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From Inner Strength to A Revolution of Hope: Fresh Reflection on King’s Legacy
Some time around late November I start a version of coffee and conversation in my head. The question for debate has been the same: is Martin Luther King, Jr. too remote and too much of an icon to matter anymore? When is the reflection successful and what makes any of this matter?
This year, I’ve added a few questions: Why — each and every time — is it that when we do commemorative activities, programs, and events around the work of Martin Luther King, Jr. and the other people of the time, we have to go retro? I appreciate reading the old texts, singing the standards, and trotting out the old-timers for the usual lecture and circled discussion.
As I reflect on Martin Luther King, Jr. and those times, this year, I need something smart that makes me brave enough to see where I truly am. I could use that provocative nudge to a feeling of who I am, yet, with an awareness of the political. A point of view that shocks me to remember the spirit of a moment and the spirit of a movement that has been going on for a long time.
This year, as we reflect on the unsustainable contradictions in American society, and the legacy of civil rights and power to people, let’s get on a different path. We’ll get together on the Martin Luther King, Jr. National holiday – January 20, 2014 – with socio-political comedian, community activist, and late night TV host W. Kamau Bell. The Roxbury Youth Orchestra and Boston University’s Inner Strength Gospel Choir will also perform during the afternoon. We’ll start thinking together at 2 p.m.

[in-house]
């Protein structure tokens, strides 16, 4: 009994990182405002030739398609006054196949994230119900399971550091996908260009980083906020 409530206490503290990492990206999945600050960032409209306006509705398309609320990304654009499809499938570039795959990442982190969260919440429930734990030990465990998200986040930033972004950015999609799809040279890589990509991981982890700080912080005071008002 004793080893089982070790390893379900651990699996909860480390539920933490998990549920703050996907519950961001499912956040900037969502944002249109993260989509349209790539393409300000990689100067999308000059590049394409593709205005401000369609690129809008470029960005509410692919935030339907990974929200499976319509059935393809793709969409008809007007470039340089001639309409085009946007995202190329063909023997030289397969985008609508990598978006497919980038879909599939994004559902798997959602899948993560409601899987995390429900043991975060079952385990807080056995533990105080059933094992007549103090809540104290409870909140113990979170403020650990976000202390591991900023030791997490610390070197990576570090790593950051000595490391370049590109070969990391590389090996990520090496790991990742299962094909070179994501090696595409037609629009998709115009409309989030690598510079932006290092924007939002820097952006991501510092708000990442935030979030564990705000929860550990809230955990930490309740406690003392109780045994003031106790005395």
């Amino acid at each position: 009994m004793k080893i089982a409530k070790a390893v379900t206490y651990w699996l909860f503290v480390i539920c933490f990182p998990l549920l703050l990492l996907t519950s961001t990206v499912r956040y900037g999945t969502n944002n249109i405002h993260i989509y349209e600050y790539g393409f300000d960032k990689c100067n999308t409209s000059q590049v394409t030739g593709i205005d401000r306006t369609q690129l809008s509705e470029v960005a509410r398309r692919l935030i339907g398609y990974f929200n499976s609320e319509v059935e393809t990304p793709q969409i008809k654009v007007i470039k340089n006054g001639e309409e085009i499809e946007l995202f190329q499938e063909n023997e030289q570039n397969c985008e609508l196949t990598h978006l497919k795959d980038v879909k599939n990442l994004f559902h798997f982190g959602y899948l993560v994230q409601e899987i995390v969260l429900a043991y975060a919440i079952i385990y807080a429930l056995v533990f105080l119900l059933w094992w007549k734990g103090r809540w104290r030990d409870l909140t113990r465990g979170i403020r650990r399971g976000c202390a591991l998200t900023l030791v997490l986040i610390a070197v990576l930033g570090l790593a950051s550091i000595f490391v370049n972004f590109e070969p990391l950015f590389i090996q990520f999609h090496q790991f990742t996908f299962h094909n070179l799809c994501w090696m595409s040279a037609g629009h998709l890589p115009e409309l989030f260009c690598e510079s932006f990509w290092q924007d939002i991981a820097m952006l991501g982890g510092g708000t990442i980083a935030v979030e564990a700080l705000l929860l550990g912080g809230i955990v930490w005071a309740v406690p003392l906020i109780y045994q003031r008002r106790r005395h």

It’s a bit taboo and kind of new. Tired of the dusty grooves and content that can make me feel like I met a portion of my obligation to the ancestors by attending an annual meeting. Maybe I’m just numb — from over use — to the MLK commemoration programs, methods, and conversations. If I can’t get a new spin on the “I Have a Dream” riff I’m going to have an existential hurl. If somebody else doesn’t supply me with a fresh, future-oriented “dream-deferred” take I’m not going to move from my glassy-eyed spot in the corner.
I’m worried that my continued sobriety on MLK Day has me jonesing with cynicism. A little youthful play and less-sober riffing might restore my hope. This year, I’m taking a look at racism, consumerism, poverty, and war in the style of Cecil Brown, Fran Ross, Ishmael Reed, Zora Neale Hurston, and Richard Pryor. Let’s go — this MLK Day — with a shoutout to that youthful, rebellious remix and the kind of barber-shop riffs that used to inspire me — commentary through satire and humor.